Ellen Lupton is a curator of contemporary design at Cooper Hewitt, Smithsonian Design Museum in New York City and director of the Graphic Design MFA program at Maryland Institute College of Art (MICA) in Baltimore. She is also the author of Thinking with Type, which is widely used in graphic design.
After recently browsing around on Skillshare, I discovered a few of her courses. Many are free and only around 30 min long. Here’s a short list. I haven’t taken them all, but I hope to review them sometime soon.
I’m not a big fan of the Skillshare interface — for one thing, the videos autoplay when you load the page. But, these are pretty short videos, about 30 minutes, so don’t let autoplay scare you. Plus, they’re all free.
In our last class, we did an exercise where we cut out letters and mounted them on a white or black background. The purpose was using white space and how much we could show the letter. Coincidentally, I got “W”.
Outlining some ideas for my typography class at Parson’s, for our book making projects.
For class, we will be creating 2 projects, which will turn into books. One is a psychogeographical map and the other is a little cooking memoir. I need to come up with idea for each.
The cooking book is to teach us about book binding and selecting type options for recipes, which can have many options. We need to pick a somewhat personal story/recipe. I think I will write about both my hatred of pot pies, as well as my love of Gordon Ramsay’s shepherd’s pie recipe, which I first made during Hurricane Sandy. This was also the week I adopted my cats, only kittens at the time, only 8-10 weeks old. At the time, the subways had been shut down, so I couldn’t go anywhere for a week. Luckily, because I was living so far north in Manhattan, there was no flooding and basically we didn’t lose any power. (In the East Village, it was another story.) I think there’s enough there to write a good story.
For the Psychogeographical Mapping…I’m drawing a blank. Some ideas:
Japanese grocery stores
Walking down the street listening to Rhapsody In Blue and taking note of what’s around me. (If you haven’t done this, while taking a walk in NYC, you’re really missing out.)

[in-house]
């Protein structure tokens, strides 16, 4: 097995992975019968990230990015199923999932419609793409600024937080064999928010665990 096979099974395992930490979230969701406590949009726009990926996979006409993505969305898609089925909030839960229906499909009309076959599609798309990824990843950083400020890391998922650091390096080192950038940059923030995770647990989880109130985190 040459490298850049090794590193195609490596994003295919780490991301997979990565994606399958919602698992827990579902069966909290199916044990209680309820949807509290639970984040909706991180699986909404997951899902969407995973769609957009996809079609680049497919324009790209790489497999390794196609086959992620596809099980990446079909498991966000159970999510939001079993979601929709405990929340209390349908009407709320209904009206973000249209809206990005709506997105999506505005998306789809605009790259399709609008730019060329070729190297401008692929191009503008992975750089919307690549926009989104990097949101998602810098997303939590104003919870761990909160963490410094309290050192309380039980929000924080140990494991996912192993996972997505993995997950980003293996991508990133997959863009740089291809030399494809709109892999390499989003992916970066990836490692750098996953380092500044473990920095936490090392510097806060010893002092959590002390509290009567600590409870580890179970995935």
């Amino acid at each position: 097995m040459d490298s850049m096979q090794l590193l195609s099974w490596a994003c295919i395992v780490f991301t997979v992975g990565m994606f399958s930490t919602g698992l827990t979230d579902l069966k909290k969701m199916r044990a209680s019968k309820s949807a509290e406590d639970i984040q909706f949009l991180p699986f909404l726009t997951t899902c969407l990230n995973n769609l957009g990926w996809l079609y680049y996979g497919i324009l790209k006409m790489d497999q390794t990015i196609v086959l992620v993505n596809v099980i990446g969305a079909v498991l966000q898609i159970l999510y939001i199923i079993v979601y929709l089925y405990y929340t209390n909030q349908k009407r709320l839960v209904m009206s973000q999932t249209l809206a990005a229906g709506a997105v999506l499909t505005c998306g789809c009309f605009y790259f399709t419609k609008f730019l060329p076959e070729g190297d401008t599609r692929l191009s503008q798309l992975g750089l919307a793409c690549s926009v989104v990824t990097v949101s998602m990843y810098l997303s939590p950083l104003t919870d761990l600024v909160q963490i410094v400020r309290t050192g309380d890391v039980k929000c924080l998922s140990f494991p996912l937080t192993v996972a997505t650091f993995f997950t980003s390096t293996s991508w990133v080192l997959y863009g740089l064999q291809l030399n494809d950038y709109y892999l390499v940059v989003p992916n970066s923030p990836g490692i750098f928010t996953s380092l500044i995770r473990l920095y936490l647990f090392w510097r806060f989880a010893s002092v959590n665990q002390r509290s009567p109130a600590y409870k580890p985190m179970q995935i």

Mapping the Central Park Conservatory Garden, a good place to read. Maybe the benches.
Maybe some better ideas:
Map movie theaters in NYC that aren’t chains, up to 96th St. Meaning no Regal, AMC, or Imax theaters. City Cinemas is OK.
Map Goodwill Donation stores. I do go to Goodwill and the Salvation Army a lot.
I’m leaning towards the theater idea. Now to do some write-ups.
An ongoing assignment for my typography class is a title page design, for book. I chose ‘1984’, by George Orwell, for my first book.
For Typography 1, one of our ongoing assignments is the creation of title pages for a book. Our book choices are limited to the following, with no art or illustrations allowed:
The Great Gatsby—F. Scott Fitzgerald
The Scarlet Letter—Nathaniel Hawthorne
Heart of Darkness—Joseph Conrad
The War of the Worlds—H.G. Wells
We’ve gone through 1 assignment, and we will be presenting an update to the previous assignment and will be adding another book. My first book choice was 1984. Here are some designs.
1984 – Futura
Although the last one captures, all the feedback, it’s not very interesting. Maybe that’s as it should be. I went to Barnes & Noble and saw that many title pages were fairly simple; many followed the style from the cover.
Also, at the time I created this, I thought we were limited to only using the fonts we are going to study in the class which includes Futura. That’s not the case, so in my updates, I found other fonts that I thought suited the title better.
Round 2 – Incorporating Feedback
As of now, I chose 2 fonts that I thought were closer to the feeling of the book. Modern yet restrictive. I chose Bebas Neue and Bauhaus 93 with Futura as my fonts.
Although I created a bit of a custom version of the numbers, 1984, in Bauhaus 93, to crop the ‘4’ slightly, I prefer the longer ‘nineteen eighty-four’, which I saw in a few examples of the book. It just seemed more polished and finished. I’m undecided if I will use a version with extra space between the title and the author. The publisher is still in Futura.
Having looked at them side by side, I think I may go with the version with the extra space between the title and the author. It’s a little less “designy” and seems like it would be better for a title page, whereas when the author is close, it seems more like a cover page.